A collection of family and community histories from many of Edinburgh’s faith groups exploring their journey from immigration to integration opens on Friday 10 November and runs to Monday 23 April
This exhibition in the Museum of Edinburgh celebrates the city’s rich diversity through the stories of people who live here. Some settled here, many were born here.
The Our Story Project is run by Edinburgh Inter-Faith Association, a charity that works towards effective dialogue, peace and understanding between faiths in the city of Edinburgh.
Funding from the Heritage Lottery Fund has made this project possible.
Stefan Boran said: “At Easter there is the tradition of [Swieconka]: the food which is prepared for Easter morning breakfast is blessed in church on Easter Saturday.
“If you were to go to the Cathedral, or many churches in Scotland, you would see throngs of Polish people with little baskets making their way to the church.”
Trishna Singh said: “I’m so proud to be a Sikh woman. I was the first Sikh woman from the Bhatra community in Edinburgh to work in an office… [and] in 2014, I was the first Sikh woman in Scotland to be awarded an OBE.”
Mohammad Aslam said: “I was involved with setting up the Lothian Race Relations Board, in the Pakistani community but also I was involved with the sport as well. I was a cricket player, and established the Pakistani community cricket club. The club still goes and my grandson – he plays for Scotland now, for the main team.”
Khalid Mir said: “You get used to the lifestyle, when you’ve spent that much time, this is our home now, this is the place where my children are born, so for me there’s nothing else in Pakistan now!”
Nila said: “When the Hindu community were offered an old church by the council to make into a Mandir (Hindu temple)] half of the roof was gone. When we were doing our prayers and it started to rain, we put out buckets and we all moved in that corner or in that corner.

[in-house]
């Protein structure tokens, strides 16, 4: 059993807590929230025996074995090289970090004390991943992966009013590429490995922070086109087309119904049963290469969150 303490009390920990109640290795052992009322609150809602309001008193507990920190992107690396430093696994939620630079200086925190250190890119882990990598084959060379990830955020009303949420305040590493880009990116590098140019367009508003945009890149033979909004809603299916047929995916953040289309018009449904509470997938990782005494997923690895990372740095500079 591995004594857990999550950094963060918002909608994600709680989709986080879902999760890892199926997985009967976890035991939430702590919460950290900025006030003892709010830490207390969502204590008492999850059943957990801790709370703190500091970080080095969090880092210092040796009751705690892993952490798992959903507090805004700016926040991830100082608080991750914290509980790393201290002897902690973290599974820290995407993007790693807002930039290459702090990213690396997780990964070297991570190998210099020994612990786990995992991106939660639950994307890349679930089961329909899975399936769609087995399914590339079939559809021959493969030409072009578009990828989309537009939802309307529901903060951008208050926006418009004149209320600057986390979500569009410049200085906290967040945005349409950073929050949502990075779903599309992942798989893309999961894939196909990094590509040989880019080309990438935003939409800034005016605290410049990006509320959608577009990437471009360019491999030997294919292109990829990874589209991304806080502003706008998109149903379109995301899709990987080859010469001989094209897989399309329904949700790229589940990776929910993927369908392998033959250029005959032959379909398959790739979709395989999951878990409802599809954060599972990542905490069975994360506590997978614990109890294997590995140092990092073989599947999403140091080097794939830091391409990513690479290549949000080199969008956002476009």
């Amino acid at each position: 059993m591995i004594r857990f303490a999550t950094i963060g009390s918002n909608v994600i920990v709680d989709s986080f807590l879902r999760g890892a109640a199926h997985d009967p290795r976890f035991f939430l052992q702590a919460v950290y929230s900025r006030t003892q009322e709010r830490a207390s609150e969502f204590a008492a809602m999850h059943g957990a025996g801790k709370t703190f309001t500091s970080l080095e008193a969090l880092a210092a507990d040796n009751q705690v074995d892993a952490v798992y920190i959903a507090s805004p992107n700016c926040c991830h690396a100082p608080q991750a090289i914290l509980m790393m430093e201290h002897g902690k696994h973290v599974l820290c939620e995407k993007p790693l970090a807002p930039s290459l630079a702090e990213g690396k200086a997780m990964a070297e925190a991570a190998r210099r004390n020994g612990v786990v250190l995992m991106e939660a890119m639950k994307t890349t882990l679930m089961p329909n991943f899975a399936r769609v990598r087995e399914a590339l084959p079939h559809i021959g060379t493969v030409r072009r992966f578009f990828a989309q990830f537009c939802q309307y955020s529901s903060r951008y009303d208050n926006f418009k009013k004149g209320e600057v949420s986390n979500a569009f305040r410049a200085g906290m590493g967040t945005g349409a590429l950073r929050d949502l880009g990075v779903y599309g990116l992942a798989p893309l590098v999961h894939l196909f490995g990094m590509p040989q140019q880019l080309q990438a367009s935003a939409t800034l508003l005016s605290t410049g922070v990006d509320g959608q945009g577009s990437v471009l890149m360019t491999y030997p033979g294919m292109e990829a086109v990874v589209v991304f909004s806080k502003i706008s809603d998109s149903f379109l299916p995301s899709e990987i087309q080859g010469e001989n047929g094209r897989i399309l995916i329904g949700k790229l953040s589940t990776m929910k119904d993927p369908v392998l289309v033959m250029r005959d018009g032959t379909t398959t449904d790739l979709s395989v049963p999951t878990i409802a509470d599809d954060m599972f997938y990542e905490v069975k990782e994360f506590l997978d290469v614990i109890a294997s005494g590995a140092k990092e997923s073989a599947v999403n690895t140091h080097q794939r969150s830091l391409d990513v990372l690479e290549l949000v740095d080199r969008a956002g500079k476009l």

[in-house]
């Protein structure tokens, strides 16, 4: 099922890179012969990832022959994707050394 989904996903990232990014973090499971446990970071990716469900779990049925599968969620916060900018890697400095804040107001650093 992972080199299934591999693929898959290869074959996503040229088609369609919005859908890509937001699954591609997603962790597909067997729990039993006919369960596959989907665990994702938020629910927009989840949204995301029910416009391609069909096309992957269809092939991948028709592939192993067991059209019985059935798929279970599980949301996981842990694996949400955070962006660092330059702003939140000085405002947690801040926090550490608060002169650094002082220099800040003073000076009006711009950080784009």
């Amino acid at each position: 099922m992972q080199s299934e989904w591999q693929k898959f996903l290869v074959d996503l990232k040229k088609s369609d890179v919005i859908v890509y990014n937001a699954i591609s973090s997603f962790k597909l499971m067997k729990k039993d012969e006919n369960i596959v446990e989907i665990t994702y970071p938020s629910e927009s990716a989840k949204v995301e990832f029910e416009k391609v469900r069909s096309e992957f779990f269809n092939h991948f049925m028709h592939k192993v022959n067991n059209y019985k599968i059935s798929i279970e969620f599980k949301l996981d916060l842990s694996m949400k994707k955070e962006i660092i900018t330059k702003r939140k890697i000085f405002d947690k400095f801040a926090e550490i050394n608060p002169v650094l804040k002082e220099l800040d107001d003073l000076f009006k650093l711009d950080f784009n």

“We struggled a lot. But god-willing, our fate was there. In 1976-77 we used to go and clean it, wash the stone, there was no carpet and we used to take blankets from our own house to put on the floor and sit. No heating system, no electricity, nothing. So we used to light hundreds of candles and do prayers. But god helped us, and now you can see the beautiful temple”
Carrie Alderton, project co-ordinator of the project, said: “The process of researching for the exhibition has been an exciting adventure delving into Edinburgh’s diverse history.
“The joy of oral histories is that you’re let into the person’s story, you get to hear their memories, struggles and triumphs. This is exactly what we have tried to capture in the exhibition.
“Rather than a factual history of Edinburgh, this exhibition celebrates Edinburgh’s diversity and history through people, their lives, memories, struggles and triumphs.”
Councillor Donald Wilson, Edinburgh’s Culture and Communities Convener, said: “This exhibition is an opportunity to delve into Edinburgh’s fascinating social history and learn about some of the many people who have chosen to call this city home.
“Weaving the lives of local people together to tell Our Story, the display celebrates our diversity and our togetherness.
“I hope the exhibition provides a warm and contemporary introduction to the story of Edinburgh’s faith communities and serves as an important reminder of how our city’s vibrant culture is thanks to a multi-cultural mix of citizens.”